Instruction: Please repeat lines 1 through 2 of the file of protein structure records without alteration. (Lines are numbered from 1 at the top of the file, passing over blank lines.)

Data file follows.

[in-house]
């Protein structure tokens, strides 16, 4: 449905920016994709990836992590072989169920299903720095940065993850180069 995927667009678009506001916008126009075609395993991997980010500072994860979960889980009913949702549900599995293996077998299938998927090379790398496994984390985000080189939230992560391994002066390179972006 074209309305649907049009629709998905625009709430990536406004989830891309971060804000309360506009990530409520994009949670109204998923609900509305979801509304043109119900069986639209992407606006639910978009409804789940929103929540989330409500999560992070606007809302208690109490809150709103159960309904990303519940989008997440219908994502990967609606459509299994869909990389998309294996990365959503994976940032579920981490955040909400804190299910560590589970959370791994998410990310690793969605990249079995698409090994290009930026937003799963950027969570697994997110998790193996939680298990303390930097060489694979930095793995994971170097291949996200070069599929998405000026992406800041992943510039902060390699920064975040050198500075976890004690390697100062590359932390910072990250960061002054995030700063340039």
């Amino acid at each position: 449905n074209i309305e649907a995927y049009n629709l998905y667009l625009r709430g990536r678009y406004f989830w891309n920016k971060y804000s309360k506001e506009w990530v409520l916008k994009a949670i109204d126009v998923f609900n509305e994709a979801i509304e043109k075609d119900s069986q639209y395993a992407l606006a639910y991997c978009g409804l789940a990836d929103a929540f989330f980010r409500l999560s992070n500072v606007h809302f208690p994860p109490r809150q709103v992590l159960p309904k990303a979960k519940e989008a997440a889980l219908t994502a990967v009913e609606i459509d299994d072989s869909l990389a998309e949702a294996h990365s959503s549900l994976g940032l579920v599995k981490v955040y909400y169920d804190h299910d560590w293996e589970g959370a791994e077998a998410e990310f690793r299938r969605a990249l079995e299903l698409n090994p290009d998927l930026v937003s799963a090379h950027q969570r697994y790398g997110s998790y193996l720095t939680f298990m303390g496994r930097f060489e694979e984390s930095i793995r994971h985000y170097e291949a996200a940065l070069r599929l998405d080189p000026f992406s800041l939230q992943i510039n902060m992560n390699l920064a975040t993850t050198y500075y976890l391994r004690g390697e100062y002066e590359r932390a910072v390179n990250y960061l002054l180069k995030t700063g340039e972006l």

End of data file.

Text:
[in-house]
């Protein structure tokens, strides 16, 4: 449905920016994709990836992590072989169920299903720095940065993850180069 995927667009678009506001916008126009075609395993991997980010500072994860979960889980009913949702549900599995293996077998299938998927090379790398496994984390985000080189939230992560391994002066390179972006 074209309305649907049009629709998905625009709430990536406004989830891309971060804000309360506009990530409520994009949670109204998923609900509305979801509304043109119900069986639209992407606006639910978009409804789940929103929540989330409500999560992070606007809302208690109490809150709103159960309904990303519940989008997440219908994502990967609606459509299994869909990389998309294996990365959503994976940032579920981490955040909400804190299910560590589970959370791994998410990310690793969605990249079995698409090994290009930026937003799963950027969570697994997110998790193996939680298990303390930097060489694979930095793995994971170097291949996200070069599929998405000026992406800041992943510039902060390699920064975040050198500075976890004690390697100062590359932390910072990250960061002054995030700063340039």